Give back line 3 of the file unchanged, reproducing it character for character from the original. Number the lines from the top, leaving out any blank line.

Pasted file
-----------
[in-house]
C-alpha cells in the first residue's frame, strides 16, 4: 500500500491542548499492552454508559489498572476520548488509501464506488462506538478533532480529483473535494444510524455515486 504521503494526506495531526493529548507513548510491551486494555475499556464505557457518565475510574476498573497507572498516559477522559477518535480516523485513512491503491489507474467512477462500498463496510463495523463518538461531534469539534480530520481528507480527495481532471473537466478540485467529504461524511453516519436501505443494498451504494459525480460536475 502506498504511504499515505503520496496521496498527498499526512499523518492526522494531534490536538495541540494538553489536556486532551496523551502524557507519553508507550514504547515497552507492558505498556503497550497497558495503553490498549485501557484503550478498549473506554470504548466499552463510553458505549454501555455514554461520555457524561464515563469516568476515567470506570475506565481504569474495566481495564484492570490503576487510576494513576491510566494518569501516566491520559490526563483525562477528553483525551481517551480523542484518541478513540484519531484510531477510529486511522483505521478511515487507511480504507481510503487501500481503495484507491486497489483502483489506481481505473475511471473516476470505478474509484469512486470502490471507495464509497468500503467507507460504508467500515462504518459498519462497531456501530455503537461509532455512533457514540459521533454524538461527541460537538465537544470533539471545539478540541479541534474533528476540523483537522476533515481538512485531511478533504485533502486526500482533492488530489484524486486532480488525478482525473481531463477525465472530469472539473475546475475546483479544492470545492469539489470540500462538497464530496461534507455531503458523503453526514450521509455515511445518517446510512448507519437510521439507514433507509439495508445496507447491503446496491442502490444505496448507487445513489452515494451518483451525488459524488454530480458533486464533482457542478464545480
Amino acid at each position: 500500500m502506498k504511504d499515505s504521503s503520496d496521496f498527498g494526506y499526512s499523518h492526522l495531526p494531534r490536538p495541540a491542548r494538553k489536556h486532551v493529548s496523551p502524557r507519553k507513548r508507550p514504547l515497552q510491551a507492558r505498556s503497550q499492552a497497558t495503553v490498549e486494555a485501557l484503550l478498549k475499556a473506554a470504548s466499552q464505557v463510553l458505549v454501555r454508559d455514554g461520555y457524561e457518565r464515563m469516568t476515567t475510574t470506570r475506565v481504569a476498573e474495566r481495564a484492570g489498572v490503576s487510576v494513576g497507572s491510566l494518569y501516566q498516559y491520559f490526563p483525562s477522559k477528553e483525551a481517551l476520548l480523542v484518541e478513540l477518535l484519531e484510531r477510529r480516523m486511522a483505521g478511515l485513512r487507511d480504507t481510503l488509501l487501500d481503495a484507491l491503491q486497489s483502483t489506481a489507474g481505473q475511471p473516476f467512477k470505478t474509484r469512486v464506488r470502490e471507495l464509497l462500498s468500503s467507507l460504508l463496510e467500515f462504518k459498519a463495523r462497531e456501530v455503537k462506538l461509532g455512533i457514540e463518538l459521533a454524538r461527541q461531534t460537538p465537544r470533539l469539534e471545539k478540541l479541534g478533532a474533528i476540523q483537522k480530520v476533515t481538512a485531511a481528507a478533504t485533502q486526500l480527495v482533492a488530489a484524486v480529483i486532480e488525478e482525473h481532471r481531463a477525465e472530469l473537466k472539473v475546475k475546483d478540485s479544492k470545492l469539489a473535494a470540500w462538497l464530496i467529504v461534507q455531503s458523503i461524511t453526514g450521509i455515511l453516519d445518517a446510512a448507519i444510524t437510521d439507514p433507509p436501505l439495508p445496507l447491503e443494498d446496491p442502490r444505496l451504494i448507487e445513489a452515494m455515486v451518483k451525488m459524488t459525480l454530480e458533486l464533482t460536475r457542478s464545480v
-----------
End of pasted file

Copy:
Amino acid at each position: 500500500m502506498k504511504d499515505s504521503s503520496d496521496f498527498g494526506y499526512s499523518h492526522l495531526p494531534r490536538p495541540a491542548r494538553k489536556h486532551v493529548s496523551p502524557r507519553k507513548r508507550p514504547l515497552q510491551a507492558r505498556s503497550q499492552a497497558t495503553v490498549e486494555a485501557l484503550l478498549k475499556a473506554a470504548s466499552q464505557v463510553l458505549v454501555r454508559d455514554g461520555y457524561e457518565r464515563m469516568t476515567t475510574t470506570r475506565v481504569a476498573e474495566r481495564a484492570g489498572v490503576s487510576v494513576g497507572s491510566l494518569y501516566q498516559y491520559f490526563p483525562s477522559k477528553e483525551a481517551l476520548l480523542v484518541e478513540l477518535l484519531e484510531r477510529r480516523m486511522a483505521g478511515l485513512r487507511d480504507t481510503l488509501l487501500d481503495a484507491l491503491q486497489s483502483t489506481a489507474g481505473q475511471p473516476f467512477k470505478t474509484r469512486v464506488r470502490e471507495l464509497l462500498s468500503s467507507l460504508l463496510e467500515f462504518k459498519a463495523r462497531e456501530v455503537k462506538l461509532g455512533i457514540e463518538l459521533a454524538r461527541q461531534t460537538p465537544r470533539l469539534e471545539k478540541l479541534g478533532a474533528i476540523q483537522k480530520v476533515t481538512a485531511a481528507a478533504t485533502q486526500l480527495v482533492a488530489a484524486v480529483i486532480e488525478e482525473h481532471r481531463a477525465e472530469l473537466k472539473v475546475k475546483d478540485s479544492k470545492l469539489a473535494a470540500w462538497l464530496i467529504v461534507q455531503s458523503i461524511t453526514g450521509i455515511l453516519d445518517a446510512a448507519i444510524t437510521d439507514p433507509p436501505l439495508p445496507l447491503e443494498d446496491p442502490r444505496l451504494i448507487e445513489a452515494m455515486v451518483k451525488m459524488t459525480l454530480e458533486l464533482t460536475r457542478s464545480v